The door buzzes as we are ushered onto the floor of the juvenile detention facility. We leave behind our phones, pass through metal detectors, and watch our bags being searched. As we walk down the familiar corridor, the thought continually crosses my mind: These kids are kids, just like us.
I came to Eastern as a youth ministry major, but after reading Bryan Stevenson’s Just Mercy as one of our required texts, I was enthralled and became very passionate about prison ministry. Eventually, I decided to switch my major to criminal justice when I caught myself trying to apply my understanding of the issues in our justice system to all the projects in my otherwise unrelated classes. I quickly joined Eastern’s Prison Ministry at the beginning of my freshman year, and soon held a position of leadership. Luckily for me, I can still use what I learned in my youth ministry classes in the juvenile detention center we serve in!
Prison Ministry’s mission is to advocate for and educate others about criminal justice through proximity to those who are impacted by our justice system. Our goal is not just to educate and advocate, however; it is also to serve. Currently, we serve youth typically aged 12-17 in the Lancaster County Youth Intervention Center who frequently have experienced deep trauma and long for hope.
On a typical Friday night, we spend some time playing basketball, volleyball, or other team games together at the center. Afterward, we spend time on the unit in Bible study and fellowship. These Bible studies tend to be open and honest discussions about how we all relate to faith. We establish a non-judgmental posture in our conversations, and the kids really respond to that.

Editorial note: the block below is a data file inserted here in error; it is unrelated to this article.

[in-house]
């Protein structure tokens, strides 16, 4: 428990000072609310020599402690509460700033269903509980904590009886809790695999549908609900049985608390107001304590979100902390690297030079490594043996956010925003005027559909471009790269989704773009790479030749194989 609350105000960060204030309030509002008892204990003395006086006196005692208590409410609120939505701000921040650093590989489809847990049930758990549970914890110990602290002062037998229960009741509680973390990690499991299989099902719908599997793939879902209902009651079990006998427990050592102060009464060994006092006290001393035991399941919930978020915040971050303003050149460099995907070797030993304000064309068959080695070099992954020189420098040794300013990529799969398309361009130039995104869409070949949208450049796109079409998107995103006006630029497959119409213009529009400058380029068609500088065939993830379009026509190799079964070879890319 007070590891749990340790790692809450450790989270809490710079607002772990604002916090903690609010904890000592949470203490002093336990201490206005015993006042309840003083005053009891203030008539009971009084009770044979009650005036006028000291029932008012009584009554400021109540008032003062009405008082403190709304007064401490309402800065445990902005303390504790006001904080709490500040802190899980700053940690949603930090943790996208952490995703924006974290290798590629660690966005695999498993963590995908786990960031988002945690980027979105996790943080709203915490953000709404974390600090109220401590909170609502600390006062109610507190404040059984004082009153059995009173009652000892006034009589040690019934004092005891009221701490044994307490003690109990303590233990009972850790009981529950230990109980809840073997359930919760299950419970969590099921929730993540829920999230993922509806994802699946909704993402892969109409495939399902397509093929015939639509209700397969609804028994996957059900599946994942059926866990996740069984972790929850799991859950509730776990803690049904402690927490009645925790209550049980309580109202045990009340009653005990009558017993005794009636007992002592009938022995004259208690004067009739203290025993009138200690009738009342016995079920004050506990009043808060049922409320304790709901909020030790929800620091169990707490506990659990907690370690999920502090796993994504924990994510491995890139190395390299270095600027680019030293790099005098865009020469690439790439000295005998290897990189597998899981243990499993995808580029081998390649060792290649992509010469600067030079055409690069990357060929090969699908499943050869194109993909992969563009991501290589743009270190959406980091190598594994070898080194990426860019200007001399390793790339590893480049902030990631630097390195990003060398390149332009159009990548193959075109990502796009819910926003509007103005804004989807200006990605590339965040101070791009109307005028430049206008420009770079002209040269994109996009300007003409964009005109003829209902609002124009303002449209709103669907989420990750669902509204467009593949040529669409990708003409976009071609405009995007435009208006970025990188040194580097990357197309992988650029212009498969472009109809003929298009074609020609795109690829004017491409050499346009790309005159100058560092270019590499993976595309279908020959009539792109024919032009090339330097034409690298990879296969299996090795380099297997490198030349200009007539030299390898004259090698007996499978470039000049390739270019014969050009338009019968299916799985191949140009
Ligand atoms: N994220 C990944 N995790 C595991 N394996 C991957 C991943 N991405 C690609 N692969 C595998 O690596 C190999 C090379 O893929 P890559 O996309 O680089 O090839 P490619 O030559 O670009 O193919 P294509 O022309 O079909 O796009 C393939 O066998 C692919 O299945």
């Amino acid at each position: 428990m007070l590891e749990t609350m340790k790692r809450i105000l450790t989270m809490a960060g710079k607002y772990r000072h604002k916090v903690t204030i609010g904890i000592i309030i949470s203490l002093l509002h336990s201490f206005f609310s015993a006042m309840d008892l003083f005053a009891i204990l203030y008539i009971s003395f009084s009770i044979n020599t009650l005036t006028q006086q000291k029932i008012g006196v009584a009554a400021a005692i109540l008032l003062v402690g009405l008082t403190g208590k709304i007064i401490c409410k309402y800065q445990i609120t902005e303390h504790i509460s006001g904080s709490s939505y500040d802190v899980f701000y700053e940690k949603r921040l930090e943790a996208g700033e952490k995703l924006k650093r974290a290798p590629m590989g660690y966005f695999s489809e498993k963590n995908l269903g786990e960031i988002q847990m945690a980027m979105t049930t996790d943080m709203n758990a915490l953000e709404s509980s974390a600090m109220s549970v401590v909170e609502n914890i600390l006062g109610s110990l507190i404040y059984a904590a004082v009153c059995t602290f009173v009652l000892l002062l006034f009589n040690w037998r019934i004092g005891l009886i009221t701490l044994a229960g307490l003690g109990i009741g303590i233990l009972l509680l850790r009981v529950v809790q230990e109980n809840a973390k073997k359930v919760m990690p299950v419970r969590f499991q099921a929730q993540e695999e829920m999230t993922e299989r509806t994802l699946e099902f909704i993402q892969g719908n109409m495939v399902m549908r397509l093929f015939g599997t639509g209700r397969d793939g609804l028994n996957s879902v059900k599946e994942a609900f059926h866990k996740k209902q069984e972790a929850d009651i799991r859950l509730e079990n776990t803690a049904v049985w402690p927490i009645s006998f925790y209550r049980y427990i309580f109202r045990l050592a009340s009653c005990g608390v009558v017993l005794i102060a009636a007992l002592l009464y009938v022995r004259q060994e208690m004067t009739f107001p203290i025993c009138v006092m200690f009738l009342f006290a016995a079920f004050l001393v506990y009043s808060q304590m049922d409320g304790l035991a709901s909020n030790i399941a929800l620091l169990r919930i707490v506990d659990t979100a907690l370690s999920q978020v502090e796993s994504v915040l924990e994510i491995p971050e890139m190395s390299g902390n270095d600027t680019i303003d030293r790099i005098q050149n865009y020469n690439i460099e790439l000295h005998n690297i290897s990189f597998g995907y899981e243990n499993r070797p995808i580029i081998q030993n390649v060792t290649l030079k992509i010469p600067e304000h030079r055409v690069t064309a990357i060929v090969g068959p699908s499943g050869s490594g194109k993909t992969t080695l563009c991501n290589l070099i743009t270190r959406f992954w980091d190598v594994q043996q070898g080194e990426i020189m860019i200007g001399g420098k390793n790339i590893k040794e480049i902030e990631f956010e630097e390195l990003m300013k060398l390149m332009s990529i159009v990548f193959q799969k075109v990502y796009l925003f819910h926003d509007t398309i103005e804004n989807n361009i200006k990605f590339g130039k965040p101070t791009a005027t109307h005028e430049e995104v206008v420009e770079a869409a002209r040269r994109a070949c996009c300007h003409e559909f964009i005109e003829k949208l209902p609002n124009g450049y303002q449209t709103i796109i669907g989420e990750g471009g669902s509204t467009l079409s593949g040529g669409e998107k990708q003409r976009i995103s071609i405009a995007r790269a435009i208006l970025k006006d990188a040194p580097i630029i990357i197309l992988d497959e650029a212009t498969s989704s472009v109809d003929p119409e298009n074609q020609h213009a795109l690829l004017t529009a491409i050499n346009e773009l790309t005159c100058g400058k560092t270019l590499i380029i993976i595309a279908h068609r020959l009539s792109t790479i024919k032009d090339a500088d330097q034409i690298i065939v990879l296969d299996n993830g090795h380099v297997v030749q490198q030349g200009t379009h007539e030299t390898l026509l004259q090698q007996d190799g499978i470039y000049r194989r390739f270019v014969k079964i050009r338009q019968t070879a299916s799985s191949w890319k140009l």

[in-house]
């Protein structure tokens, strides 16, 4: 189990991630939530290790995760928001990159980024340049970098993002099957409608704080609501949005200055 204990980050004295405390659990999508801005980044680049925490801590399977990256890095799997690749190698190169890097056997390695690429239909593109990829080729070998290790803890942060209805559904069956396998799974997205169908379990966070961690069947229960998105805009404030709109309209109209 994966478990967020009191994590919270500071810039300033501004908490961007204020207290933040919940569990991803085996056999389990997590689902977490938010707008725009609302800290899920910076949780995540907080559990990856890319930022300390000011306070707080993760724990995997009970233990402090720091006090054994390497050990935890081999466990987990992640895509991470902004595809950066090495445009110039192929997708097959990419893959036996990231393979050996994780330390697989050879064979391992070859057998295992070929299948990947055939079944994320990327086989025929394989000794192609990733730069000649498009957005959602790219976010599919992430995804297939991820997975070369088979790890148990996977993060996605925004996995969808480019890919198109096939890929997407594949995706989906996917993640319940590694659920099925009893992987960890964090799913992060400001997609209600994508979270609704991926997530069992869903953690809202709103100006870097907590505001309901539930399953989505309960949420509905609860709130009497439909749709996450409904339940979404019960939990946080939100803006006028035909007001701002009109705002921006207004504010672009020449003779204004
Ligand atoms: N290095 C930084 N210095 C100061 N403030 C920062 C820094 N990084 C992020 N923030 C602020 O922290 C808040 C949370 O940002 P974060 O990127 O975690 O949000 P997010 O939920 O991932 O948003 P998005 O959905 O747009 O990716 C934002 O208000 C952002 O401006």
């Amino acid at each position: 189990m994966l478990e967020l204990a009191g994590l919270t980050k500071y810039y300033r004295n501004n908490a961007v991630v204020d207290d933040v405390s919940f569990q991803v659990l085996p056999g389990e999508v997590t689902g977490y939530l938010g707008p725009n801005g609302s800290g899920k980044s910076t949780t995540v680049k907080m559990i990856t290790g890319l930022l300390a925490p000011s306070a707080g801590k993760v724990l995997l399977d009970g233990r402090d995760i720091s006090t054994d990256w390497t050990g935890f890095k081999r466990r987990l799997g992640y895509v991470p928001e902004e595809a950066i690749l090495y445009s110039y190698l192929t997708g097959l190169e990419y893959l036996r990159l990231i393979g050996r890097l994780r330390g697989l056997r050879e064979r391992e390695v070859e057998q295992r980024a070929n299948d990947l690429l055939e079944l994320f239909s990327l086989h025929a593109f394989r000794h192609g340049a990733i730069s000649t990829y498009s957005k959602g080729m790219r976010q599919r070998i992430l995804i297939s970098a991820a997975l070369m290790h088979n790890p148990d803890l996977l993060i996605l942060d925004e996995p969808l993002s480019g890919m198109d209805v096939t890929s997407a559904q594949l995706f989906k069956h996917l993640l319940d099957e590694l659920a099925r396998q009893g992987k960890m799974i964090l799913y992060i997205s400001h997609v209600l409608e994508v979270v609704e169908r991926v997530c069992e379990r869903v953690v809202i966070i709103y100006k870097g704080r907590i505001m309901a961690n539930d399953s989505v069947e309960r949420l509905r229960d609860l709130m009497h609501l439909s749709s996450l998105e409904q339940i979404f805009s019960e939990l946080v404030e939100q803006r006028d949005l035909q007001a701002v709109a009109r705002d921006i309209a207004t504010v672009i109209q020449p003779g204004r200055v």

But before we arrive at the facility, we spend time preparing for these interactions on campus. Leading up to our weekly trips, we come together and pray for these kids, prepare goodie bags, write letters, and plan our night. We don’t want to be serving purposelessly, ignorantly, or ineffectively, so we educate ourselves and others about the systemic problems and what our roles in restoration can be.
Through Prison Ministry, we as students can help bring healing to the offender, the victim, and the community. But this restoration doesn’t happen apart from proximity. Intimately understanding the needs of each party is critical before true restorative justice and healing can happen. Restorative justice is a representation of loving each other well, just like Christ. This means looking at each person saying, “I see you. I hear you. You aren’t forgotten. I see your hurt. Let’s fix it together.”
Prison Ministry has helped me cultivate deeper levels of empathy and patience for all of those around me. I think the biggest thing I’ve learned is that the stigmas and biases we hold separate us from making authentic connections with God’s creation. At the end of the day, humans are humans and have the same needs for love, care, connection, and redeeming grace, regardless of their situation.